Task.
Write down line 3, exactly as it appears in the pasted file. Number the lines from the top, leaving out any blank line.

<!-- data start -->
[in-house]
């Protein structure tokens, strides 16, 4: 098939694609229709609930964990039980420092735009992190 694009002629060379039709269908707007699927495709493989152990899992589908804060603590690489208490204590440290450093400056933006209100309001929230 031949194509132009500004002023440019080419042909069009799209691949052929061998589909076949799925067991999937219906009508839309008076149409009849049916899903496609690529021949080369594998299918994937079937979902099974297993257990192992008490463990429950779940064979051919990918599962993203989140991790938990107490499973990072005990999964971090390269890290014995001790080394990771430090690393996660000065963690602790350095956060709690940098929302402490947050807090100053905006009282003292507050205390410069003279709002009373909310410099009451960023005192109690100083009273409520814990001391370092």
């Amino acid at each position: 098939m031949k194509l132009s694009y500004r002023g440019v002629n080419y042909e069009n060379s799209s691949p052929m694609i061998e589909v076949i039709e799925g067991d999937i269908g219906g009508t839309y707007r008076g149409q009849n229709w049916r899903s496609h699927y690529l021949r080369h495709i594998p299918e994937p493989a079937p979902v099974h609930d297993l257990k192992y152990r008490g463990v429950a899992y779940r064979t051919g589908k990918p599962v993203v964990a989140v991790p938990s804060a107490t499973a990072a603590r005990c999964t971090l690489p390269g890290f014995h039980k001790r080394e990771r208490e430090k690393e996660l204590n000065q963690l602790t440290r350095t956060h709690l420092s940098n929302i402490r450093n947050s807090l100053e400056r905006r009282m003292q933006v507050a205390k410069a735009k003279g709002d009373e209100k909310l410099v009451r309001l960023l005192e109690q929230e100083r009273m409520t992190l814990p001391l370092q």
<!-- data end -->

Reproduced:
């Amino acid at each position: 098939m031949k194509l132009s694009y500004r002023g440019v002629n080419y042909e069009n060379s799209s691949p052929m694609i061998e589909v076949i039709e799925g067991d999937i269908g219906g009508t839309y707007r008076g149409q009849n229709w049916r899903s496609h699927y690529l021949r080369h495709i594998p299918e994937p493989a079937p979902v099974h609930d297993l257990k192992y152990r008490g463990v429950a899992y779940r064979t051919g589908k990918p599962v993203v964990a989140v991790p938990s804060a107490t499973a990072a603590r005990c999964t971090l690489p390269g890290f014995h039980k001790r080394e990771r208490e430090k690393e996660l204590n000065q963690l602790t440290r350095t956060h709690l420092s940098n929302i402490r450093n947050s807090l100053e400056r905006r009282m003292q933006v507050a205390k410069a735009k003279g709002d009373e209100k909310l410099v009451r309001l960023l005192e109690q929230e100083r009273m409520t992190l814990p001391l370092q």